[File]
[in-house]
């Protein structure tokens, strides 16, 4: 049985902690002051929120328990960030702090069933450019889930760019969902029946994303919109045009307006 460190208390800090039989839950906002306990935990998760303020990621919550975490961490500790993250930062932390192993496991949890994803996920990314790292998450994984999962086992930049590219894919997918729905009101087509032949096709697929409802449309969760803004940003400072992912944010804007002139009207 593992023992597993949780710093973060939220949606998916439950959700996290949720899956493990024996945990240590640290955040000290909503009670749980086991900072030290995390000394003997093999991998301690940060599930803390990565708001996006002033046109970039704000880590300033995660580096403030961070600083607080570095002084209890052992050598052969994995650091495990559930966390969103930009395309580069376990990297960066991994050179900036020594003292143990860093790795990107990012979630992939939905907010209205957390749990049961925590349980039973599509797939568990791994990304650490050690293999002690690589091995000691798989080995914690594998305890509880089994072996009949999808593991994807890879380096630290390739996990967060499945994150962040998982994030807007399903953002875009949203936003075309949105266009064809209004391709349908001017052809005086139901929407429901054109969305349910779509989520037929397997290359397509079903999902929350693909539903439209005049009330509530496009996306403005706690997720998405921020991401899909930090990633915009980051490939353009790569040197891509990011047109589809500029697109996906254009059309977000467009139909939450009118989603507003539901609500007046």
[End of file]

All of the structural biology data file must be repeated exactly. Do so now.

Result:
[in-house]
């Protein structure tokens, strides 16, 4: 049985902690002051929120328990960030702090069933450019889930760019969902029946994303919109045009307006 460190208390800090039989839950906002306990935990998760303020990621919550975490961490500790993250930062932390192993496991949890994803996920990314790292998450994984999962086992930049590219894919997918729905009101087509032949096709697929409802449309969760803004940003400072992912944010804007002139009207 593992023992597993949780710093973060939220949606998916439950959700996290949720899956493990024996945990240590640290955040000290909503009670749980086991900072030290995390000394003997093999991998301690940060599930803390990565708001996006002033046109970039704000880590300033995660580096403030961070600083607080570095002084209890052992050598052969994995650091495990559930966390969103930009395309580069376990990297960066991994050179900036020594003292143990860093790795990107990012979630992939939905907010209205957390749990049961925590349980039973599509797939568990791994990304650490050690293999002690690589091995000691798989080995914690594998305890509880089994072996009949999808593991994807890879380096630290390739996990967060499945994150962040998982994030807007399903953002875009949203936003075309949105266009064809209004391709349908001017052809005086139901929407429901054109969305349910779509989520037929397997290359397509079903999902929350693909539903439209005049009330509530496009996306403005706690997720998405921020991401899909930090990633915009980051490939353009790569040197891509990011047109589809500029697109996906254009059309977000467009139909939450009118989603507003539901609500007046």